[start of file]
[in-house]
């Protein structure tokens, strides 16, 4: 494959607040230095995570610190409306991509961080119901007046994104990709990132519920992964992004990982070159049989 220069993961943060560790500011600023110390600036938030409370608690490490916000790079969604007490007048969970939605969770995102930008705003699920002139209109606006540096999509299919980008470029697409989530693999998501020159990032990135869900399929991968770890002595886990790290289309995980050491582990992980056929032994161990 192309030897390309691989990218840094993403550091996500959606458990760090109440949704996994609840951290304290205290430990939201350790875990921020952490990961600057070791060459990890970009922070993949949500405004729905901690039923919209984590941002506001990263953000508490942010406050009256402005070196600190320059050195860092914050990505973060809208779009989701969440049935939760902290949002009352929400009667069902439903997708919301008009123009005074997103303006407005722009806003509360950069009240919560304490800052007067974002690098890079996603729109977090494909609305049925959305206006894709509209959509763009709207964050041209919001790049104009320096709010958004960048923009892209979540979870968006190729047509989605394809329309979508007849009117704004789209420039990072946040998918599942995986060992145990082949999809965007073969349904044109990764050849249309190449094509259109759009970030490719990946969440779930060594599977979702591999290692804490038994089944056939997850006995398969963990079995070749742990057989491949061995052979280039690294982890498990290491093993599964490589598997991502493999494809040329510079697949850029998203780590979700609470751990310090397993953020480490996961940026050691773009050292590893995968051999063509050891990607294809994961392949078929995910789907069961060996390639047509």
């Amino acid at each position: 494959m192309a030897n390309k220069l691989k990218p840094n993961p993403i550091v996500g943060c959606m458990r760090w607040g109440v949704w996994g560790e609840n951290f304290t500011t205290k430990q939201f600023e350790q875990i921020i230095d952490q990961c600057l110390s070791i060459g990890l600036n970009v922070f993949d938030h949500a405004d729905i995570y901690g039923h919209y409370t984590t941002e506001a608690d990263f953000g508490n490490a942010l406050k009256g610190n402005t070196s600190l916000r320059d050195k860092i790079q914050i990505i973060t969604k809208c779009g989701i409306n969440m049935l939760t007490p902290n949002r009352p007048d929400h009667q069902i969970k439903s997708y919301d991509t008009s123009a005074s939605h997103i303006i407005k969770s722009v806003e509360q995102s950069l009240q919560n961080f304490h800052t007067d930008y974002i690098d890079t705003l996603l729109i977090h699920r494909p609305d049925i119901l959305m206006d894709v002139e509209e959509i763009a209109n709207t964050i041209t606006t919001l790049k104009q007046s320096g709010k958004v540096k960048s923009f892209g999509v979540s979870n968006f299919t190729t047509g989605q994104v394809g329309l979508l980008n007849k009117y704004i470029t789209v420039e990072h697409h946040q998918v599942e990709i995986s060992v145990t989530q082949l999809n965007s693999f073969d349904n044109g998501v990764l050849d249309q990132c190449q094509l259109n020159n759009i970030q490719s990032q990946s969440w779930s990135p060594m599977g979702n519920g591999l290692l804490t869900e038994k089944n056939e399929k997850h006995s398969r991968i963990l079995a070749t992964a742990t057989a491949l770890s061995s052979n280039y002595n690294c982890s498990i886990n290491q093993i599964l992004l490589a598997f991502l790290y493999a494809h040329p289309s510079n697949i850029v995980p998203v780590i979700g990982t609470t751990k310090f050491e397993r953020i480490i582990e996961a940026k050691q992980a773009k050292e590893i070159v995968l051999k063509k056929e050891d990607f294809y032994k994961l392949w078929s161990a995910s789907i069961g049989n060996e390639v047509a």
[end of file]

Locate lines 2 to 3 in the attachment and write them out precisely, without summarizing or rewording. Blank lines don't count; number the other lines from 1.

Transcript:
């Protein structure tokens, strides 16, 4: 494959607040230095995570610190409306991509961080119901007046994104990709990132519920992964992004990982070159049989 220069993961943060560790500011600023110390600036938030409370608690490490916000790079969604007490007048969970939605969770995102930008705003699920002139209109606006540096999509299919980008470029697409989530693999998501020159990032990135869900399929991968770890002595886990790290289309995980050491582990992980056929032994161990 192309030897390309691989990218840094993403550091996500959606458990760090109440949704996994609840951290304290205290430990939201350790875990921020952490990961600057070791060459990890970009922070993949949500405004729905901690039923919209984590941002506001990263953000508490942010406050009256402005070196600190320059050195860092914050990505973060809208779009989701969440049935939760902290949002009352929400009667069902439903997708919301008009123009005074997103303006407005722009806003509360950069009240919560304490800052007067974002690098890079996603729109977090494909609305049925959305206006894709509209959509763009709207964050041209919001790049104009320096709010958004960048923009892209979540979870968006190729047509989605394809329309979508007849009117704004789209420039990072946040998918599942995986060992145990082949999809965007073969349904044109990764050849249309190449094509259109759009970030490719990946969440779930060594599977979702591999290692804490038994089944056939997850006995398969963990079995070749742990057989491949061995052979280039690294982890498990290491093993599964490589598997991502493999494809040329510079697949850029998203780590979700609470751990310090397993953020480490996961940026050691773009050292590893995968051999063509050891990607294809994961392949078929995910789907069961060996390639047509």
């Amino acid at each position: 494959m192309a030897n390309k220069l691989k990218p840094n993961p993403i550091v996500g943060c959606m458990r760090w607040g109440v949704w996994g560790e609840n951290f304290t500011t205290k430990q939201f600023e350790q875990i921020i230095d952490q990961c600057l110390s070791i060459g990890l600036n970009v922070f993949d938030h949500a405004d729905i995570y901690g039923h919209y409370t984590t941002e506001a608690d990263f953000g508490n490490a942010l406050k009256g610190n402005t070196s600190l916000r320059d050195k860092i790079q914050i990505i973060t969604k809208c779009g989701i409306n969440m049935l939760t007490p902290n949002r009352p007048d929400h009667q069902i969970k439903s997708y919301d991509t008009s123009a005074s939605h997103i303006i407005k969770s722009v806003e509360q995102s950069l009240q919560n961080f304490h800052t007067d930008y974002i690098d890079t705003l996603l729109i977090h699920r494909p609305d049925i119901l959305m206006d894709v002139e509209e959509i763009a209109n709207t964050i041209t606006t919001l790049k104009q007046s320096g709010k958004v540096k960048s923009f892209g999509v979540s979870n968006f299919t190729t047509g989605q994104v394809g329309l979508l980008n007849k009117y704004i470029t789209v420039e990072h697409h946040q998918v599942e990709i995986s060992v145990t989530q082949l999809n965007s693999f073969d349904n044109g998501v990764l050849d249309q990132c190449q094509l259109n020159n759009i970030q490719s990032q990946s969440w779930s990135p060594m599977g979702n519920g591999l290692l804490t869900e038994k089944n056939e399929k997850h006995s398969r991968i963990l079995a070749t992964a742990t057989a491949l770890s061995s052979n280039y002595n690294c982890s498990i886990n290491q093993i599964l992004l490589a598997f991502l790290y493999a494809h040329p289309s510079n697949i850029v995980p998203v780590i979700g990982t609470t751990k310090f050491e397993r953020i480490i582990e996961a940026k050691q992980a773009k050292e590893i070159v995968l051999k063509k056929e050891d990607f294809y032994k994961l392949w078929s161990a995910s789907i069961g049989n060996e390639v047509a």